Common Sense on Shared Paths


On Sunday I became a pedestrian on a shared cycle path. For me this is a very rare occurrence and, as I generally cycle most places, I felt very much like a fish out of water. I was walking because I'd left my bike behind to run down the path from the Honest Lawyer to photograph the people that were taking part in the Kiwiana Fun Ride. Once the riders in the event had passed, I started to make my way back to the start. As I walked back, my mood which had been very positive at seeing a wide range of people enjoying being out on the fun ride, turned sour.

Unfortunately this track (and I suspect others) seems to be viewed as a dedicated cycle track by a number of people, generally travelling way too fast to be using this shared facility. I felt extremely vulnerable walking back (more concerned for my camera than my own well-being if I'm honest) as cyclist after cyclist raced up behind me with no warning. A small movement to either side at the wrong moment and I would have been hit very hard by a cyclist travelling at what I suspect is close to 30km/h. At one point a female cyclist overtook me going so fast she was unable to slow down sufficiently for the corner and a family cycling the other way was forced off the path to avoid being hit. This behaviour is unacceptable and it threatens to undermine all the good work that is being achieved by the council and cycle groups.

Sharing these paths safely comes down to two common sense rules:

  • Warn other users as you approach from behind and slow down when passing
  • When approaching blind spots slow down, keep left and approach as though a cyclist or a walker is in the blind spot, possibly coming the other direction and on your side of the path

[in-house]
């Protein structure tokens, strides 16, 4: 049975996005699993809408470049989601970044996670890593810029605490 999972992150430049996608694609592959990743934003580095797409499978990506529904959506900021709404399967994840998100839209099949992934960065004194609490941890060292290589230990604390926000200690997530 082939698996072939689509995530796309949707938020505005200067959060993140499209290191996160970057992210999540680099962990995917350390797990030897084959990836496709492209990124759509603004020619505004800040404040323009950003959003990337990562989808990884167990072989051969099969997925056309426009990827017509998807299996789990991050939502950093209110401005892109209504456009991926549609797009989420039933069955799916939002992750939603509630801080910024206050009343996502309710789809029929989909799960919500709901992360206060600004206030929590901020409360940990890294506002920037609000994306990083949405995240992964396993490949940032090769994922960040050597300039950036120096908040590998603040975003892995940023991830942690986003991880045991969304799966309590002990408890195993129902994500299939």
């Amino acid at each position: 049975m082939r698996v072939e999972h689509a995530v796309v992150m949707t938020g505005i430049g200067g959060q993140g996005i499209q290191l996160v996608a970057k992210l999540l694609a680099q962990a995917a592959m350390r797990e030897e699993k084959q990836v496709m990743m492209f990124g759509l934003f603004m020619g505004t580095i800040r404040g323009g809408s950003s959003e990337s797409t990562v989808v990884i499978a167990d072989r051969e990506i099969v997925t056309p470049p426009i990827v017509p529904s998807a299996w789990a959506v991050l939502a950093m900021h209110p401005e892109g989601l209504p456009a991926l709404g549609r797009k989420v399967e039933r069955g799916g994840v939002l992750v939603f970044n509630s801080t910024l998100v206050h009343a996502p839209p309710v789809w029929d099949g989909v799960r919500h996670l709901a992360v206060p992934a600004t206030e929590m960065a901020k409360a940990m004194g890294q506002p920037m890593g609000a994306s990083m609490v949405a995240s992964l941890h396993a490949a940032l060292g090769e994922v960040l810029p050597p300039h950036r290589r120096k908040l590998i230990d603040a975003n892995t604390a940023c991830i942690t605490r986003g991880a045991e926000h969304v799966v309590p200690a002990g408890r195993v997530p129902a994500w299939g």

If you can't follow these rules stay off the shared paths, it's that simple !

What would 1000 cyclists look like ?

We're now less than 50 people off 1000 Likes ! Here is an idea of what that looks like (If you know the people in red, why not let them know about BNB) and we know that this still only represents a fraction of the people that cycle in our region... Imagine what it would look like if everybody got together for a photograph of the biggest gathering of cyclists ever seen in Nelson and then rode their bikes down the new St. Vincent Street cycle way... Yes, that's the plan but for it to work we need your help so please share this post and watch this space - we'll let you know where and when !

1000 People

Showcasing Cycling in Nelson

Steven Muir  Coppermine

Some people may know of Steven Muir, a passionate cycle advocate in Christchurch and winner of CAN's 'Cycling Champion of the Year' award in 2012. Several years ago he ran an annual 'Supermarket Challenge' which challanged cyclists and car drivers to pick up various items from supermarkets around town in the shortest time. He was also involved in workshops helping people create their own cycle trailers and still continues to sell trailer kits. Instructions on building a range of different trailers yourself can be found on his website ( He's also been involved in Icecycles which amongst other things has fixed up and given out around 200 bikes to those in need of one.

When I lived in Christchurch Steven and I cycled a lot together but it's been many years since we caught up. This weekend however Steven came to visit on his way to the Abel Tasman and with only one afternoon to introduce him to mountain biking in Nelson I suggested that we rode the Coppermine.

It was a stunning day and The Coppermine did not disappoint despite my lack of fitness and the track being the roughest I've seen it for a long time (presumably due to the race a couple of weeks ago) as well as the obligatory puncture. This ride is certainly a challenge and it would be a mistake to underestimate it and attempt it without being prepared in terms of clothing (the weather can change quite dramatically) as well as equipment and water. The sight of two children that couldn't have been more than 10 years old on their small mountain bikes as we approached the saddle was however testament to the fact that this ride is quite accessible and is within the reach of anybody with moderate fitness and confidence in cycling over rocky terrain.

If you just had one afternoon to showcase Nelson to a cyclists from out of town, where would you take them ?


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